In 1874 Bellver y Ramón obtained a grant to study at the Academia Española de Bellas Artes in Rome; there his most significant works included a bust of Don Gonzalo Fernández de Córdoba, El Gran Capitán (1453–1515), executed in 1875, and a relief entitled the Burial of St Agnes, which shows traces of Neo-classicism (Madrid, S Francisco el Grande). During this period he sculpted his popular and dynamic ...

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(b Valpiana, Oct 1, 1842; d Milan, May 25, 1907).

Italian architect and engineer. He studied in Pavia and then at the Politecnico in Turin, where he qualified as an engineer (1867). He also studied architecture under Camillo Boito at the Accademia di Belle Arti di Brera, Milan. Among his early designs were the classical octagonal marble fountain (1870), known as ‘La Bollente’, in the spa town of Acqui Terme, and buildings including the four entrance gateways at the Esposizione Italiana (1881), Milan, his first major project. His two most important works are completely dissimilar in style. The Museo Civico di Storia Naturale (1888–93; damaged 1943; restored) on the Corso Venezia, Milan, is in a powerful Romanesque and Gothic style with a hint of Moorish architecture and, though much influenced by the ideas of Camillo Boito, it also has close international parallels in style with other natural history museums, such as that in London (...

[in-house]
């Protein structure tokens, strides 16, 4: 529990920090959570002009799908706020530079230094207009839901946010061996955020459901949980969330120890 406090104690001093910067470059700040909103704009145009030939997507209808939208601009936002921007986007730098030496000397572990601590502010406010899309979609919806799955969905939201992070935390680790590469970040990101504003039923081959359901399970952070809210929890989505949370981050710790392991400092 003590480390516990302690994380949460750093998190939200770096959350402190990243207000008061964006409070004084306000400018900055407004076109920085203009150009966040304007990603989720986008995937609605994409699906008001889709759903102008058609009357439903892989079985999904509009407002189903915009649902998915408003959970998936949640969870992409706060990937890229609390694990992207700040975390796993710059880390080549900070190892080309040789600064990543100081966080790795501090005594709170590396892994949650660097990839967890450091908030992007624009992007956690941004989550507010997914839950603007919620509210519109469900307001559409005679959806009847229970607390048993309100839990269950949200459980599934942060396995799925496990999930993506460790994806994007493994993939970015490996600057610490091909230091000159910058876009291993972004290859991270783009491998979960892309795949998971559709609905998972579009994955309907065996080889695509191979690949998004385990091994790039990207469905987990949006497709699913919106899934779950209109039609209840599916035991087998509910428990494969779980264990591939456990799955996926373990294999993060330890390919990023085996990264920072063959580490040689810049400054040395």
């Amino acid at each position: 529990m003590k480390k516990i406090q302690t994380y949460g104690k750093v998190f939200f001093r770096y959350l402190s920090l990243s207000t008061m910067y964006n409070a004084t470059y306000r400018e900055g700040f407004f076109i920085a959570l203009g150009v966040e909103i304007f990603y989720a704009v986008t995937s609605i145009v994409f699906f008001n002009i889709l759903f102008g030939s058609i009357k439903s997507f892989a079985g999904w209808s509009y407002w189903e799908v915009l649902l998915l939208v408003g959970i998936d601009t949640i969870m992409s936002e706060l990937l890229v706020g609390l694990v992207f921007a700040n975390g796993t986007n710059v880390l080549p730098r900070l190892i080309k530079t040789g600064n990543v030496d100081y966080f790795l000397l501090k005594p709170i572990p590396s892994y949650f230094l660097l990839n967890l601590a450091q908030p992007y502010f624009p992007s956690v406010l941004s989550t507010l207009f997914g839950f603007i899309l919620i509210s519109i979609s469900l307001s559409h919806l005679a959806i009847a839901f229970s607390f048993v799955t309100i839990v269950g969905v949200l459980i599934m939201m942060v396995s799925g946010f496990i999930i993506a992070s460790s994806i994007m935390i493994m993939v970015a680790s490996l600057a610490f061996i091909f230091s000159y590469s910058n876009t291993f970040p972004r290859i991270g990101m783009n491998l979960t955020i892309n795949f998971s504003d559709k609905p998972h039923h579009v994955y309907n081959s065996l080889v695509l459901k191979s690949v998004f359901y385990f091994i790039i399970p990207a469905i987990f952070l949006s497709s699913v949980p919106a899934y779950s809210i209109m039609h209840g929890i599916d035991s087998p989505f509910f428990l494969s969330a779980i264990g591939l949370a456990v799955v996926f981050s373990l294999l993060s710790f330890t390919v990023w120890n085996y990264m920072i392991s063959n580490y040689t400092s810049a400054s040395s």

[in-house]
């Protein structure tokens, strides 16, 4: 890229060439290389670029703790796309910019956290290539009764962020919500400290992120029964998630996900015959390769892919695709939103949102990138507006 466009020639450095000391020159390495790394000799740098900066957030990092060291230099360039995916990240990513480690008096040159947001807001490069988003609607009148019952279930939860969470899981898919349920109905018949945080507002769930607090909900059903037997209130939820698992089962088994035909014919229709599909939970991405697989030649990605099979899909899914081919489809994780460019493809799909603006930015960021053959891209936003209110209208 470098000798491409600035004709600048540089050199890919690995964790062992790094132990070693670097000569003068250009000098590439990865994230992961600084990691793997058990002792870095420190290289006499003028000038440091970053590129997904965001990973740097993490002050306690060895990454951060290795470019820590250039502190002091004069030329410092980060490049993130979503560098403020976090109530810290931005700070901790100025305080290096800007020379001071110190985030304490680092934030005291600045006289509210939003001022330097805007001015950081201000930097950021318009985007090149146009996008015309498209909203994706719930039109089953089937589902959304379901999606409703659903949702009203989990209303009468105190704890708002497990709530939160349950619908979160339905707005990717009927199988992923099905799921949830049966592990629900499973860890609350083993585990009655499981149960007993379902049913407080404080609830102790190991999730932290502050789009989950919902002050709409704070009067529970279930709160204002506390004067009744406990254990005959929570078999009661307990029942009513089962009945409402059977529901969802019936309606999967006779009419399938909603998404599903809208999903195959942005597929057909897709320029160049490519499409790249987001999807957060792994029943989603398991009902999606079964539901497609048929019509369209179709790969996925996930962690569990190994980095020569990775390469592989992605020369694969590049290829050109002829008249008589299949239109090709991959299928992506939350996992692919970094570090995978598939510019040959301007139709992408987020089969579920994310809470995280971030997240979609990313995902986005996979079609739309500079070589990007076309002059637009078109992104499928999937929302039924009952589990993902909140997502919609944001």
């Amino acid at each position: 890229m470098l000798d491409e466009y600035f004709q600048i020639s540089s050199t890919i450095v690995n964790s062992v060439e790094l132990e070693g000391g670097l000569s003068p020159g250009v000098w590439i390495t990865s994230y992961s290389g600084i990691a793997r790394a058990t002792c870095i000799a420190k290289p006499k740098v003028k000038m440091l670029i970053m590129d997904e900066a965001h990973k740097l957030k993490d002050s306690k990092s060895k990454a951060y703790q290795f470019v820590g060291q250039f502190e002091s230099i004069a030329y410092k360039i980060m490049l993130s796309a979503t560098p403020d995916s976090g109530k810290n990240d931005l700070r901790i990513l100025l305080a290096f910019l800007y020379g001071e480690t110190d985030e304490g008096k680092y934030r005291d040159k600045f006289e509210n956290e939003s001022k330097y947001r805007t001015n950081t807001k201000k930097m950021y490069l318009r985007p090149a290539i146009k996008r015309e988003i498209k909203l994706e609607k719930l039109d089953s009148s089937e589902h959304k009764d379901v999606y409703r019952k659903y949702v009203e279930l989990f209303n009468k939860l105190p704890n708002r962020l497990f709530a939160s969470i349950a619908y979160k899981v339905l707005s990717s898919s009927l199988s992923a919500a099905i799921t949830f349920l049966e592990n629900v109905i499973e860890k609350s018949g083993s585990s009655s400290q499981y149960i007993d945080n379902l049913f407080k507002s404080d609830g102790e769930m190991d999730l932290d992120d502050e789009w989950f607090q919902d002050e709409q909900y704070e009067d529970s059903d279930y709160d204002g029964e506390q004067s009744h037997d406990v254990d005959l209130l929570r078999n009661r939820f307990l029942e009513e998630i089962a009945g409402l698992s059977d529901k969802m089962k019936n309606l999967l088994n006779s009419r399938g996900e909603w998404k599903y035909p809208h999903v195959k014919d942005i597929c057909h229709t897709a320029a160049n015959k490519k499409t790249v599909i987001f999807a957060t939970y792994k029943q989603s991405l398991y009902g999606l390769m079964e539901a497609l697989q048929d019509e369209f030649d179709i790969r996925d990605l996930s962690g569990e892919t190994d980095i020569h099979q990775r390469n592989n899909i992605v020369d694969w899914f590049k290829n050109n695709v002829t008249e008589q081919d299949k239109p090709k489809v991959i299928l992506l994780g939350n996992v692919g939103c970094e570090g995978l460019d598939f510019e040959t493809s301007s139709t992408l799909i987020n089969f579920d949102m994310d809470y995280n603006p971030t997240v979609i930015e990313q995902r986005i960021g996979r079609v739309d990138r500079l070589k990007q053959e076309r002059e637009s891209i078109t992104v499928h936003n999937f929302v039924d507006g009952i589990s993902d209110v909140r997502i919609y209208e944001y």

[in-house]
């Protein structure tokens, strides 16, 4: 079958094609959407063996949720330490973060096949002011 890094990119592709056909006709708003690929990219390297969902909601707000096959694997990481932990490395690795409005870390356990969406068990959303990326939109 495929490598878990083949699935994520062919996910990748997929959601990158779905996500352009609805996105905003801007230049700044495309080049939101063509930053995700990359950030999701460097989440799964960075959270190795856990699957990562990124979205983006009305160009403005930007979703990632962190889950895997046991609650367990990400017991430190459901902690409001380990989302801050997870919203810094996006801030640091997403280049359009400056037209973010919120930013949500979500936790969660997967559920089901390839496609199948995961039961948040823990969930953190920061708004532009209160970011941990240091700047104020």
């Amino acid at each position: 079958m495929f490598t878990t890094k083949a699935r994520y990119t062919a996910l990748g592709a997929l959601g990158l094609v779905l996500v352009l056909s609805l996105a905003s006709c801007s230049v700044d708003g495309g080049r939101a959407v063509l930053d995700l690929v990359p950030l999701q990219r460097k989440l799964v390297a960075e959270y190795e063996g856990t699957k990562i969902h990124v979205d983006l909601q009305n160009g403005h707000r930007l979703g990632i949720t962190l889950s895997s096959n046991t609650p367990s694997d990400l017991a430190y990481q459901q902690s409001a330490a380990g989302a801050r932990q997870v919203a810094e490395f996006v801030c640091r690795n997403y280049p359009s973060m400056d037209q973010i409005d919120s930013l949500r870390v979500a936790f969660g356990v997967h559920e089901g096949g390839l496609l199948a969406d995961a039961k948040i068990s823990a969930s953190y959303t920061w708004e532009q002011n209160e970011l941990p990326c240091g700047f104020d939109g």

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Stephen T. Clarke, Harley Preston and Lin Barton